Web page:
Iggy Pop and the stooges - passenger | 2011 Tour


Michigan Theater
Tue, 04/19/2011
Ann Arbor, Michigan

Evolution Festival
Sat, 05/28/2011
Newcastle Gateshead Quayside, England

Isle of Wight Festival 2011
Sat, 06/11/2011
Seaclose Park, Newport, Isle of Wight

Must be there.

Beatles rooftop show!

It's amazing how they are playing. Even people from corporation, go out on street those day.

Friday, February 25, 2011

Ladies and Gentelmans THE DOORS!

From their beginnings during the summer of 1965 at Venice Beach, California, The Doors were truly aband, a remarkable fusion of creative energies, a lot of attention has been focused on Jim Morrison which his looks and talents clearly justify. However, Jim was well aware that the magic of The Doors could never havehappened without the fortunate forging of John Densmore, Robby Krieger, Ray Manzarek and Jim Morrison into a single creative whole. It is no mystery why Jim Morrison never went solo; so sympathetic were the three other musicians to Jim's mission that such a consideration was out of the question. Robby Krieger, or example, was able to write lyrics and music that sounded more like Morrison than Morrison himself-- among them "Light My Fire," "Love Me Two Times,"and "Love Her Madly." Without Krieger, Manzarek and Densmore there is a strong chance that Jim's songs would never have made it off the page, into rehearsal, onto the stage, into the recording studio and, in defiance of all odds, to successive g
enerations who have since discovered The Doors as a "new" group.

Ray Manzarek, a classically trained pianist, raised in Chicago with a deep love for the blues, wrote the themes for many of the songs and played not only the keyboard parts but simultaneously (with his left hand) propelled the band with melodic driving bass lines. John Densmore, a jazz drummer with an unbeatable knack for shamanic rhythm and theatrical timing... the band's tireless engine. Robby Krieger, a songwriting secret weapon who could play any guitar, from classic flamenco to bottle-neck blues, to creating styles and sounds previously unheard on this planet. And Jim Morrison, the baritone, eclectic/electric poet with an innate compositional gift and the soul of a mystic. Together these men brought The Doors' songs to life, they were equal points of a musical diamond.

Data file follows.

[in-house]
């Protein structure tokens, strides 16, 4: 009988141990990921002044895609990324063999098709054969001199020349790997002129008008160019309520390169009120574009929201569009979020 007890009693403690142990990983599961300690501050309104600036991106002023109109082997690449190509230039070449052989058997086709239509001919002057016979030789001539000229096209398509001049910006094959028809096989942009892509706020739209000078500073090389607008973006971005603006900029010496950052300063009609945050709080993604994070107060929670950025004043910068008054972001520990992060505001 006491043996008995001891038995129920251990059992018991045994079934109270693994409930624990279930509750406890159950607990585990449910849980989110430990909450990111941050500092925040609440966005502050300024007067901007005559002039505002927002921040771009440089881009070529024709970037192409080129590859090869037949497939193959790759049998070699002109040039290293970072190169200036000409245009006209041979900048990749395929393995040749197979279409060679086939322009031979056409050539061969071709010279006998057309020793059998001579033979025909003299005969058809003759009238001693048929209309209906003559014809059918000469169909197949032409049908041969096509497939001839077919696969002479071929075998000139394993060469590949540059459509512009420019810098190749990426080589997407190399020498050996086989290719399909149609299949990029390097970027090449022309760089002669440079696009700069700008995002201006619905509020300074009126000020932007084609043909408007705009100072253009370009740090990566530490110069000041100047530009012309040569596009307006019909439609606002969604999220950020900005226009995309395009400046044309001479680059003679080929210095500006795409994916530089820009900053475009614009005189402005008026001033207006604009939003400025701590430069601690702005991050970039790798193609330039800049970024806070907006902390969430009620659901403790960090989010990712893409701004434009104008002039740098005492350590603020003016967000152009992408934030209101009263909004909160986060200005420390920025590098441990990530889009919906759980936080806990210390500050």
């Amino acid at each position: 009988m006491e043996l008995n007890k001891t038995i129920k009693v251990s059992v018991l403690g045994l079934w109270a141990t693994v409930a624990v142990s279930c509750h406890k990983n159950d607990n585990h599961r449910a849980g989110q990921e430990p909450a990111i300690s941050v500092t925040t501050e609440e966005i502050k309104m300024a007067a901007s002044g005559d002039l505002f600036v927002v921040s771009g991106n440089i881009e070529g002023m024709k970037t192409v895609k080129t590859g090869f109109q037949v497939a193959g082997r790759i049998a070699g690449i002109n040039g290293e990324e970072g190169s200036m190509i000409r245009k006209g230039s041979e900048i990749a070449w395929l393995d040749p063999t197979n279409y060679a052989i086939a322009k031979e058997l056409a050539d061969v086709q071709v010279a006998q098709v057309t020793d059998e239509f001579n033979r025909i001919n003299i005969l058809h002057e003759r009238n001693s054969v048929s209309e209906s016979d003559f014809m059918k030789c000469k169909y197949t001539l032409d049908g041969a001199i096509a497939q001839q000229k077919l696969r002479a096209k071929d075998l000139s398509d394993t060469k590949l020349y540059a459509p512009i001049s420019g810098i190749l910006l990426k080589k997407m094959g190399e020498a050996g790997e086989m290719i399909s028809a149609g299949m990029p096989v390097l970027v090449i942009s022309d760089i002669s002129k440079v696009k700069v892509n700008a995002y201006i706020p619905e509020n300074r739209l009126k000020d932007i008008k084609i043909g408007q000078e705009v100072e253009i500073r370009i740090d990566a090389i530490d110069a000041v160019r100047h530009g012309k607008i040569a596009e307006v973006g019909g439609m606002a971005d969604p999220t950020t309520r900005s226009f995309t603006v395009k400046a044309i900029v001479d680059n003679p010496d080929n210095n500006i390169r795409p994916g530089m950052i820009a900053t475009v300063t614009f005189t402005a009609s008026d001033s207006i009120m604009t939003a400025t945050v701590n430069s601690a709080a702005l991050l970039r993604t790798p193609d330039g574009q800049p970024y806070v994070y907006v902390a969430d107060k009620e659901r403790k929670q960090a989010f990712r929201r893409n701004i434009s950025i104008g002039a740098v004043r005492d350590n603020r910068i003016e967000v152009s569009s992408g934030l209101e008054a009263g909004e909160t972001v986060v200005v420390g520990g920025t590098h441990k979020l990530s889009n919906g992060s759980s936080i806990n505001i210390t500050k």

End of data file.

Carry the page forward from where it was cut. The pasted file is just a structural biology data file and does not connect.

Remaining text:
The band took its name from the poet-visionary-artist William Blake, who had written, "When the doors of perception are cleansed, things will appear to man as they truly are...infinite." English author Aldous Huxley was sufficiently inspired by Blake's quote to title his book on mescaline experiences The Doors of Perception. Morrison was so connected to both works that he proposed, The Doors, to his bandmates. Everyone agreed that the name, as well as the inspiration from which it sprang, was perfect to convey who they were and clearly representive for what they stood for. The group was signed to Elektra Records, then a small folk-music record company, in July of 1966 by Jac Holzman, Elektra's founder.

By April 1971, The Doors had recorded six landmark studio LP's and a two -record set of live performances, the first seven discs with producer Paul A. Rothchild and the last one co-produced by The Doors and their career-long engineer Bruce Botnick... both The Doors and Elektra had grown into world famed institutions. The band's unstated goal was to accomplish musical alchemy, to fuse rock music with both existential poetry and improvisational theater. Jim was greatly influenced by the nineteenth century poet Arthur Rimbaud and he dutifully imparted Rimbaud's philosophy to the group. Rimbaud advocated a systematic "rational derangement of all the senses in order to achieve the unknown."